In the two decades leading to 2020, Asia became increasingly important within the global economy and gained more influence in shaping international politics. Because the COVID-19 virus originated in China and initially caused the biggest disruptions there, last year some Western analysts speculated that the pandemic would slow Asia’s – and particularly China’s – global ascent.
That hasn’t happened.
If anything, the pandemic has served to accelerate Asia’s return to the centre of the world’s economy, with China in the starring role. Last year, China was the only major economy to post positive GDP growth.
Moreover, compared to North America and Europe, many Asian countries have been relatively successful in managing the COVID-19 virus and limiting the human toll and the associated economic damage. Apart from China itself, this judgement can be applied to Japan, South Korea, Taiwan, Singapore, Vietnam, Australia, and New Zealand.
At the beginning of the millennium Asia represented 25% of the world economy. By 2019, its share had climbed to approximately 35%. According to a recent forecast by Bloomberg Economics, by mid-century Asia will account for more than half of global output and consumption, easily eclipsing North America and Europe. China is expected to overtake the United States as the world’s biggest economy by 2030.
At the heart of Asia’s steadily increasing economic clout is a dramatic expansion in the number of “middle class” consumers living in the region. The Brookings Institution has documented the shifting geographic distribution of people who it judges to be part of the global middle class, based on a broad definition of the term.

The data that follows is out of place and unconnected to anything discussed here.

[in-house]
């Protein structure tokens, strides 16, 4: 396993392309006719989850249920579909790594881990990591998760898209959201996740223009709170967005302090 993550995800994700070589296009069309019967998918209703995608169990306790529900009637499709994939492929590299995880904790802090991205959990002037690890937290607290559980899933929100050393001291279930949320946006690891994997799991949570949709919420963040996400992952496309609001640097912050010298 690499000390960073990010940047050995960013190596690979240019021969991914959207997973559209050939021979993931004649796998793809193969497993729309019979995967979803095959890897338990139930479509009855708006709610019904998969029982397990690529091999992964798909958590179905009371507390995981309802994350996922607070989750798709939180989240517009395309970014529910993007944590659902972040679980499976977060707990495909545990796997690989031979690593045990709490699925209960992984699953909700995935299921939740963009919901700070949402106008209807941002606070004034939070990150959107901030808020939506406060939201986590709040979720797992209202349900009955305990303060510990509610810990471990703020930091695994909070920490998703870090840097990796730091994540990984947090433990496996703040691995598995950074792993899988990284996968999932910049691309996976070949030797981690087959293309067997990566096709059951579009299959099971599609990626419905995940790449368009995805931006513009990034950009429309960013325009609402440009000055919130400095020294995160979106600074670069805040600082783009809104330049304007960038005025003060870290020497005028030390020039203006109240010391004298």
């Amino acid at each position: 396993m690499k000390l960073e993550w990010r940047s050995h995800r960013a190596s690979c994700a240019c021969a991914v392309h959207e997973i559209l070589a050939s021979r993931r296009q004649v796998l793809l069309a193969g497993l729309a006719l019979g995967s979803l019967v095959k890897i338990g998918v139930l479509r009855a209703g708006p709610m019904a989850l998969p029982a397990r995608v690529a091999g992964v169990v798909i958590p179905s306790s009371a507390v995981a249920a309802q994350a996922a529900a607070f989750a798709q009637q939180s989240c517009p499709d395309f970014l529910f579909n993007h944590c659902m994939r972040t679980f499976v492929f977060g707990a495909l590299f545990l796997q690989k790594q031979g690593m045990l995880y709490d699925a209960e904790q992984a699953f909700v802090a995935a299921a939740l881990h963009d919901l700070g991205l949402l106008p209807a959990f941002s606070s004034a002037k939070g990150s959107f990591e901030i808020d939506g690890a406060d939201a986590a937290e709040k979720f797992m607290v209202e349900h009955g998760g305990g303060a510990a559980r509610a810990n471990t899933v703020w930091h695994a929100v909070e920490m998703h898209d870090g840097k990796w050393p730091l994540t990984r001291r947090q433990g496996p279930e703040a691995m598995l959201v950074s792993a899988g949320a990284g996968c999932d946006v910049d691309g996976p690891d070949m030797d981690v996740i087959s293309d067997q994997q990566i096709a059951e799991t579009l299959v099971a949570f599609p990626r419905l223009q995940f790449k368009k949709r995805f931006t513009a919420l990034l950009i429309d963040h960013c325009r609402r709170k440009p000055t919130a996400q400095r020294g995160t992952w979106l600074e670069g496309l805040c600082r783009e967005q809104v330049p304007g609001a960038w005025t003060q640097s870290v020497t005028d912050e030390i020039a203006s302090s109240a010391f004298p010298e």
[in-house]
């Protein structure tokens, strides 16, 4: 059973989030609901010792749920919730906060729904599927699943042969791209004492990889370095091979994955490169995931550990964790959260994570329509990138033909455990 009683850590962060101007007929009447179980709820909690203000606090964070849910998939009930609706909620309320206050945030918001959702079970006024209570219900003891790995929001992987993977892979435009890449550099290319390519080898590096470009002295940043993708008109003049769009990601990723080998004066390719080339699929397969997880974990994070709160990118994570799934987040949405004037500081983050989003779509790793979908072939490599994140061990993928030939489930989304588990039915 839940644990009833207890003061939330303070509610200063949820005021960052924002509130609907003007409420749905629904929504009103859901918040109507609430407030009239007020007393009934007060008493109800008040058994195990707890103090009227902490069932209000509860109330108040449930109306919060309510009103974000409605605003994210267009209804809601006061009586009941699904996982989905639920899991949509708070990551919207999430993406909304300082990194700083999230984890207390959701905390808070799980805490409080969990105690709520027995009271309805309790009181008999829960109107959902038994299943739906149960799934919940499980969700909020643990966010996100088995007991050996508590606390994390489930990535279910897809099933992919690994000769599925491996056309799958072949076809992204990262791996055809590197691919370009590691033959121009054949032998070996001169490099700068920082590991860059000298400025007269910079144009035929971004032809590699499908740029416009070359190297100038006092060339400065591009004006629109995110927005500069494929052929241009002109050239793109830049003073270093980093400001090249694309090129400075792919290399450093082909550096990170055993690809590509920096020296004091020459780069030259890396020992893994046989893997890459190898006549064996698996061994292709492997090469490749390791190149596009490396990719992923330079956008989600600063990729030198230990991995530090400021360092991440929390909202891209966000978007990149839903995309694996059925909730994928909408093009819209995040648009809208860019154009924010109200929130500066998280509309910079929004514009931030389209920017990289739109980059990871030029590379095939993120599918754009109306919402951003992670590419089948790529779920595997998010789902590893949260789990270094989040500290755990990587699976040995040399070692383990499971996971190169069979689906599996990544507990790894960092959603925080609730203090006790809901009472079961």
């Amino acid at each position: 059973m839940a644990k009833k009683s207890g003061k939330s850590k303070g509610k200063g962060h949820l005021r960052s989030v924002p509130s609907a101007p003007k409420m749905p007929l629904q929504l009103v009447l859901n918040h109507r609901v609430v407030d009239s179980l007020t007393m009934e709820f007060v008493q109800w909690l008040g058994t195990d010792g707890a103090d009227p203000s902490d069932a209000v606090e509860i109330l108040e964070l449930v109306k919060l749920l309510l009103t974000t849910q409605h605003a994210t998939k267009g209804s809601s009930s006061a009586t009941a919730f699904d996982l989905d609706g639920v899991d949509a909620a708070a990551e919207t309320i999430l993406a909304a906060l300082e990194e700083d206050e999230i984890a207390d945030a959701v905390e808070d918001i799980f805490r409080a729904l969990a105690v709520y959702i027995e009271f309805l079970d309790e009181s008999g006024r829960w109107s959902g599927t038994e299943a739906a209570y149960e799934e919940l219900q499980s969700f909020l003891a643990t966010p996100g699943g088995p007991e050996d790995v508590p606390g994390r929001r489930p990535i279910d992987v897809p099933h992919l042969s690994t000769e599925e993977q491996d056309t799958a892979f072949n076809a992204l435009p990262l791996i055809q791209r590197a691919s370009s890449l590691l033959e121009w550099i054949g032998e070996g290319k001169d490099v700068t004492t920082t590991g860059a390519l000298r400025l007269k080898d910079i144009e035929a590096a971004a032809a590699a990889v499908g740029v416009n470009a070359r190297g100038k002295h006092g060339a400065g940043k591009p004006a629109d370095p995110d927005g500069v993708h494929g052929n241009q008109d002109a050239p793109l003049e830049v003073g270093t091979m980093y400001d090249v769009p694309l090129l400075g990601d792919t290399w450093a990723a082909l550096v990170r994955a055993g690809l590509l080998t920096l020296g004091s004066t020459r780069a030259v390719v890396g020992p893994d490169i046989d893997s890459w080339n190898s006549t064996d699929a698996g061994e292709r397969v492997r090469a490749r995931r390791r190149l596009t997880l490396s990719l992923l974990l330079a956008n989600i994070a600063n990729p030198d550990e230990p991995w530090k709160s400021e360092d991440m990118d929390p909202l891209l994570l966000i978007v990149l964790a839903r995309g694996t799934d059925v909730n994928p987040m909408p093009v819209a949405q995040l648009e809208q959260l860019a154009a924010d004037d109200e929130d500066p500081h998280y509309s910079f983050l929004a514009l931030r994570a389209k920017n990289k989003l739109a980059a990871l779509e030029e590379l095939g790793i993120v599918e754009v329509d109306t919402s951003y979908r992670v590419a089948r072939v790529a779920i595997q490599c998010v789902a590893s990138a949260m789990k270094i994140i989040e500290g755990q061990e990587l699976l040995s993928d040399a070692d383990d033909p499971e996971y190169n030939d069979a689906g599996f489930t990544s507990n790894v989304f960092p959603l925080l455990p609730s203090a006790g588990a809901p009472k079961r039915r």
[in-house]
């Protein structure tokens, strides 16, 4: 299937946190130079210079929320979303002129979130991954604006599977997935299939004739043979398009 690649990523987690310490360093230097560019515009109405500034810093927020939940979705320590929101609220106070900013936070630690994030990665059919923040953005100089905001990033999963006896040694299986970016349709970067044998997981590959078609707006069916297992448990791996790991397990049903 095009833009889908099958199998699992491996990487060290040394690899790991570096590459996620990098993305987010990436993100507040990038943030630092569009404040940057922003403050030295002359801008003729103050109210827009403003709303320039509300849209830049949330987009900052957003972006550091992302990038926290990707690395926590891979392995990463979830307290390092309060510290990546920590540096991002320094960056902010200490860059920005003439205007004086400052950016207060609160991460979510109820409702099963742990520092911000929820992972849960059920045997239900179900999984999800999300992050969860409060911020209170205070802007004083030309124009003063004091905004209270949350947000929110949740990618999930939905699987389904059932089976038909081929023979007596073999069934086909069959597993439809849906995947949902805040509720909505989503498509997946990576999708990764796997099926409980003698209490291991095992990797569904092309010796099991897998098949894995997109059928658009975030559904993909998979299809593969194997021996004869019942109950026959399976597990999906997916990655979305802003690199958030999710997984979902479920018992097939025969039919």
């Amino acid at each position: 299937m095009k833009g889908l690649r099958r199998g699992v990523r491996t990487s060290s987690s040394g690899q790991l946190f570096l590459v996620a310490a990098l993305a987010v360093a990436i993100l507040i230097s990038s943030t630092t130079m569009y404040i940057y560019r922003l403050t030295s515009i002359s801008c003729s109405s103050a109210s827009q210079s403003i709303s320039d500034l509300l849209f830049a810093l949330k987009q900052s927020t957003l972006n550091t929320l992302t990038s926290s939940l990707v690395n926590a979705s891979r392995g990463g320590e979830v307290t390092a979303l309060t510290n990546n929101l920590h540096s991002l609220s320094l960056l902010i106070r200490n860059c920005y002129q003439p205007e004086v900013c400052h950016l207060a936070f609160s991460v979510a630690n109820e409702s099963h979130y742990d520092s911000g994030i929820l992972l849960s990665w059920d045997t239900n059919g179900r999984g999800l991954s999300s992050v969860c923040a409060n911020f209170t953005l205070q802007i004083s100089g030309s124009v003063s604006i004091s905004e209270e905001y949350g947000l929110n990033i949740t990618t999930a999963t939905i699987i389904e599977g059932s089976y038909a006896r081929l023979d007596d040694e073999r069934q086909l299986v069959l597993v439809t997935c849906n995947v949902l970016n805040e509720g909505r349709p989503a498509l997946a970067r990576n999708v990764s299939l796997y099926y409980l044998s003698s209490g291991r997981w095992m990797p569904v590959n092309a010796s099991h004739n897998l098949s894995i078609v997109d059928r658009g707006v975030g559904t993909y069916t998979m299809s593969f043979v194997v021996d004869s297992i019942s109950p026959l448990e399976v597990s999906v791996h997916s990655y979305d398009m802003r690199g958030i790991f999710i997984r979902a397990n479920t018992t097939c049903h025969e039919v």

China is the key but not the only driver of the trend. Pre-COVID, China was adding about 60 million people annually to the ranks of the global middle class. Before the end of the decade, China is projected to be home to 1.2 billion middle class consumers, equal to ¼ of the worldwide total. Based on number-crunching by Brookings researchers, by 2020 China was already the number one jurisdiction for overall middle class spending, with Asia hosting four of the top seven countries on this metric (Table 1).
Recent shifts in the balance of global economic and political power – shifts that may receive additional impetus as a result of the COVID-19 shock – are important but not sudden; instead, they unfold gradually. Even with China’s extraordinary economic achievements, the United States remains the world’s largest economy; it also stands ahead of China on many indicators that scholars use to measure economic success (see Table 2).
Even so, China continues to make progress – in absolute terms, but also on a relative global basis – across a range of indicators that capture different aspects of prosperity, business influence, innovative capability, and political power. Looking ahead, we believe China’s ongoing rise will help to underpin and cement Asia’s expanding presence within the global economy. The world’s economic centre of gravity is moving inexorably east – toward Asia, and away from the Atlantic Ocean where it was located as recently as 2007.
This seemingly unstoppable trend suggests that Canada’s economic future increasingly will hinge on our ability to forge and strengthen trade, business, and people-to-people ties with Asian countries.
Jock Finlayson is the Business Council of British Columbia’s Executive Vice President
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